Playwright Mark Ravenhill has always made uniquely daring contributions to the theatre. His 1996 play Shopping and Fucking took English theatre by storm after its premiere production at the Royal Court Theatre in London, and his career has continued consistently in thrilling new directions. Recent highlights have included a seventeen-play cycle on the Iraq are called Shoot/Get Treasure/Repeat and an adaptation of Terry Pratchett’s novel Nation for the National Theatre.
In contrast with Ravenhill’s trailblazing past, A Life in Three Acts, a new theatre piece he’s devised collaboratively with legendary drag performer Bette Bourne based on interviews conducted by Ravenhill that chronicle Bourne’s life, feels oddly by-the-books, even despite its taboo subject matter. Over the course of about two hours, Ravenhill asks the questions, and Bourne gives his scripted answers, guided by a jointly edited manuscript on a music stand.
The evening follows Bourne’s life from birth to the current day, telling of his stern, disapproving father, the early years of the gay liberation movement, acting roles at the Old Vic and the Royal Shakespeare Company, his time living in a drag commune, and, eventually, his founding of the drag performance troupe Bloolips, which made frequent stops in New York City with various satirical drag shows.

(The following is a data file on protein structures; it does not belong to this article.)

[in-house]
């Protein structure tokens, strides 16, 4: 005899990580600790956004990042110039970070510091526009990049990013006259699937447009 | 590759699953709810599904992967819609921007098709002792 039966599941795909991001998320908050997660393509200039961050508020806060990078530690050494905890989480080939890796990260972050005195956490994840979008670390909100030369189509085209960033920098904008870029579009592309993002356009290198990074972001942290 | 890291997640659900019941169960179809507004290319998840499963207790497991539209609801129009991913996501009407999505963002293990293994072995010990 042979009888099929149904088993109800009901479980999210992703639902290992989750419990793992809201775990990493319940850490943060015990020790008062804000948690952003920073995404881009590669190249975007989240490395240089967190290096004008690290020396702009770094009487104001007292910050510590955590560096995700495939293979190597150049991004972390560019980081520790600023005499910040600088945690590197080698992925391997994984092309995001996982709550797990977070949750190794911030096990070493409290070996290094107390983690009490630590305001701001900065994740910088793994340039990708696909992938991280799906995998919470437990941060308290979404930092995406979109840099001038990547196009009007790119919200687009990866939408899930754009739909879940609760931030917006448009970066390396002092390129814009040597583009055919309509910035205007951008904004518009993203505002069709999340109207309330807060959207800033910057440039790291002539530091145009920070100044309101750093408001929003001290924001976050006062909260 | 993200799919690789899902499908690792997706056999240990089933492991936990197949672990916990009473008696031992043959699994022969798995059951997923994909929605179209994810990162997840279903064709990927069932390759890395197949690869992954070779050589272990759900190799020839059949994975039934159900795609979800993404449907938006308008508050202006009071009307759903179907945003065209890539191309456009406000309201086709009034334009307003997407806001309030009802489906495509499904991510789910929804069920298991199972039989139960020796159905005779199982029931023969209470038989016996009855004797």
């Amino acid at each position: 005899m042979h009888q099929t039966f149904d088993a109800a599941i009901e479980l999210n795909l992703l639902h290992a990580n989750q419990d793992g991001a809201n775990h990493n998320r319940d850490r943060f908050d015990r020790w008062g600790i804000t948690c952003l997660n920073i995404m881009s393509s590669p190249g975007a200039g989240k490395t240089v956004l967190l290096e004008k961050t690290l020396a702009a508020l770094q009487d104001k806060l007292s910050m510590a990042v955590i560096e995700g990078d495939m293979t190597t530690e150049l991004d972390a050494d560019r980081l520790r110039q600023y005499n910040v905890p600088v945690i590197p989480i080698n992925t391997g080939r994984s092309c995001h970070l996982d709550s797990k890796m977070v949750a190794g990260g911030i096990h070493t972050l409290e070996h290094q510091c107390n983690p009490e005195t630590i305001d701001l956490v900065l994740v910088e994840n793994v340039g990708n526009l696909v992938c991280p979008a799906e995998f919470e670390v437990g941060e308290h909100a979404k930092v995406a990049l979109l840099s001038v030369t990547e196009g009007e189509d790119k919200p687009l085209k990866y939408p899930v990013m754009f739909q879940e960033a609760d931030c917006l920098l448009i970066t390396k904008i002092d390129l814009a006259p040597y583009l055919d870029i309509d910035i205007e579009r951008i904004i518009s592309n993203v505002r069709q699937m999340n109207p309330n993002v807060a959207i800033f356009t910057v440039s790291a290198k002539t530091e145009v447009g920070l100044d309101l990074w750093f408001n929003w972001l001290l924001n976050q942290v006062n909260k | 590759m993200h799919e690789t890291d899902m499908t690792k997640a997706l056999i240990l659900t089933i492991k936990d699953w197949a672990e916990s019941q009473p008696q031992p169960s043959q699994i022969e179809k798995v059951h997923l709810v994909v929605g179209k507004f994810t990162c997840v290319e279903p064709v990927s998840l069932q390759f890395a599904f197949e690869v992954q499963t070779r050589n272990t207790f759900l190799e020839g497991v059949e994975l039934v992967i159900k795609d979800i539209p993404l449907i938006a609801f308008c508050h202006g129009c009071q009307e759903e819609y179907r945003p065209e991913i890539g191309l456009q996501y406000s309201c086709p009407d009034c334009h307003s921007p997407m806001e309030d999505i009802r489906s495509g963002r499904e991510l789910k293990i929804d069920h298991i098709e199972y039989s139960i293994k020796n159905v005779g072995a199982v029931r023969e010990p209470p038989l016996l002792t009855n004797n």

Though the piece has been deemed a life in three acts, the structure of the evening is rather loose. There’s no clear delineation between any of the parts. In fact, without reading the published script, there’s little thematic indication as to why the evening would progress the way it does other than to chronicle the subject’s rather typical aging process.
There’s no doubt that Bourne is a compelling personality. When several audience members toward stage left started making a racket, Bette was quick to go off book and shush them before returning to his usual shtick. He’s quick with a tune and rather light on his feet in tap shoes as well. As a pioneer, Bourne has secured a niche spot in gay history. Unfortunately, this particular show has little of the energy and vigor that his life must heretofore have consistently displayed. While his stories are consistently entertaining, Bourne isn’t provoked quite enough by reverent Ravenhill, the docile interviewer. Rather than asking probing questions that provoke unique, candid answers, he settles into a series of comfortable, safe ones or occasionally simply remarks on what Bourne’s just said with little insight.
The problem comes in scripting the evening. Spontaneity is one thing, but recreating spontaneity is another. Ravenhill is certainly not a trained actor, and, while Bourne is, his acting chops aren’t so adept as to cover up the staleness inherent in rereading an interview nearly word for word. Perhaps the solution would be for Ravenhill to write his own play about Bourne starring his subject. Certainly there’d be more life in something built to stand on its own feet and move dramatically forward. As it stands, A Life in Three Acts works as a comfortable gay history lesson – somewhat outside of the box but mostly digestible. With Ravenhill’s prowess, it could potentially have been something spectacular.